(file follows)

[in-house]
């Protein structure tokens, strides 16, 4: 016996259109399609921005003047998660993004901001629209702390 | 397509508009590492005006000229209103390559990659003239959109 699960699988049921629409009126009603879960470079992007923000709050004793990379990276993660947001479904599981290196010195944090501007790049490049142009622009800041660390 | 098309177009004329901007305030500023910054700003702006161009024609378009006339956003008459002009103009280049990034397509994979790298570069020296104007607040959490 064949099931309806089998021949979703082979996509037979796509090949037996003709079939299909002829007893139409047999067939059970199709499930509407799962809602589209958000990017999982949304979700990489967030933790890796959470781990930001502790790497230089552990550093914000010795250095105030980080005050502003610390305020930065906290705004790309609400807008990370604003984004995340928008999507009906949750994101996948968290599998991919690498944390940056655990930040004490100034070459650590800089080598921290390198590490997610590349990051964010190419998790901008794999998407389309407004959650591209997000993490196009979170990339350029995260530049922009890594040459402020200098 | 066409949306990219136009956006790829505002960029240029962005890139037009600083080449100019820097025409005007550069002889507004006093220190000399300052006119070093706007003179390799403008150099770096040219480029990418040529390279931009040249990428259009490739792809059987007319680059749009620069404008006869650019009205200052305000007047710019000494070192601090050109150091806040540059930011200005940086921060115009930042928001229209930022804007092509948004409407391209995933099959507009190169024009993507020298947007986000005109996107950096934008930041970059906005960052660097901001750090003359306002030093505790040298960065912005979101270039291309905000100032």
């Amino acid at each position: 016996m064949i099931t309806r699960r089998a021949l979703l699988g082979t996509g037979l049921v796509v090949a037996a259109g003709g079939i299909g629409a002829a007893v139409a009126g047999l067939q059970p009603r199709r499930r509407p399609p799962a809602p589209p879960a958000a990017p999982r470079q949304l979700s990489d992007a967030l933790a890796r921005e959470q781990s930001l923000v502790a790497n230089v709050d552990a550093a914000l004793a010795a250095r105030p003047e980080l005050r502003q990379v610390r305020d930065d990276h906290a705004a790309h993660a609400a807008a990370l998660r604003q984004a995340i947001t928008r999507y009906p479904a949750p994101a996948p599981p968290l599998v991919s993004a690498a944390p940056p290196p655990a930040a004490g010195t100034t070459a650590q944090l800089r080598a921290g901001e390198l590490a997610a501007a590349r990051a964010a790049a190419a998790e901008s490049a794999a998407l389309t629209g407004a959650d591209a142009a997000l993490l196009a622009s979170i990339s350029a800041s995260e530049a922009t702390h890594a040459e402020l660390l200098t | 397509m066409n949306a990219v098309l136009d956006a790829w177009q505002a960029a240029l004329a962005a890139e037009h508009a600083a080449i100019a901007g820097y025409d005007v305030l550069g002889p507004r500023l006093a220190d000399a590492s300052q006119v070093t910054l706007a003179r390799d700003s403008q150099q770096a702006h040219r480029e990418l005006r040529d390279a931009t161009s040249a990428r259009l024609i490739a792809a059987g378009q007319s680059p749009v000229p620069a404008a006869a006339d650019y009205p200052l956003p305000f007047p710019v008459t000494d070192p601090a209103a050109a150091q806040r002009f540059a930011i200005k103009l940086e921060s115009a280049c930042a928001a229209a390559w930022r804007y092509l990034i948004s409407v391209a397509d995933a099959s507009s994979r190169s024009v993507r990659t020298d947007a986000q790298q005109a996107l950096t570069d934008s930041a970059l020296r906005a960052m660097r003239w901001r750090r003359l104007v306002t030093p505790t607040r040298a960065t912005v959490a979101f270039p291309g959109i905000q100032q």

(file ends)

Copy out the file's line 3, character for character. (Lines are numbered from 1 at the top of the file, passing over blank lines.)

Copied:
């Amino acid at each position: 016996m064949i099931t309806r699960r089998a021949l979703l699988g082979t996509g037979l049921v796509v090949a037996a259109g003709g079939i299909g629409a002829a007893v139409a009126g047999l067939q059970p009603r199709r499930r509407p399609p799962a809602p589209p879960a958000a990017p999982r470079q949304l979700s990489d992007a967030l933790a890796r921005e959470q781990s930001l923000v502790a790497n230089v709050d552990a550093a914000l004793a010795a250095r105030p003047e980080l005050r502003q990379v610390r305020d930065d990276h906290a705004a790309h993660a609400a807008a990370l998660r604003q984004a995340i947001t928008r999507y009906p479904a949750p994101a996948p599981p968290l599998v991919s993004a690498a944390p940056p290196p655990a930040a004490g010195t100034t070459a650590q944090l800089r080598a921290g901001e390198l590490a997610a501007a590349r990051a964010a790049a190419a998790e901008s490049a794999a998407l389309t629209g407004a959650d591209a142009a997000l993490l196009a622009s979170i990339s350029a800041s995260e530049a922009t702390h890594a040459e402020l660390l200098t | 397509m066409n949306a990219v098309l136009d956006a790829w177009q505002a960029a240029l004329a962005a890139e037009h508009a600083a080449i100019a901007g820097y025409d005007v305030l550069g002889p507004r500023l006093a220190d000399a590492s300052q006119v070093t910054l706007a003179r390799d700003s403008q150099q770096a702006h040219r480029e990418l005006r040529d390279a931009t161009s040249a990428r259009l024609i490739a792809a059987g378009q007319s680059p749009v000229p620069a404008a006869a006339d650019y009205p200052l956003p305000f007047p710019v008459t000494d070192p601090a209103a050109a150091q806040r002009f540059a930011i200005k103009l940086e921060s115009a280049c930042a928001a229209a390559w930022r804007y092509l990034i948004s409407v391209a397509d995933a099959s507009s994979r190169s024009v993507r990659t020298d947007a986000q790298q005109a996107l950096t570069d934008s930041a970059l020296r906005a960052m660097r003239w901001r750090r003359l104007v306002t030093p505790t607040r040298a960065t912005v959490a979101f270039p291309g959109i905000q100032q």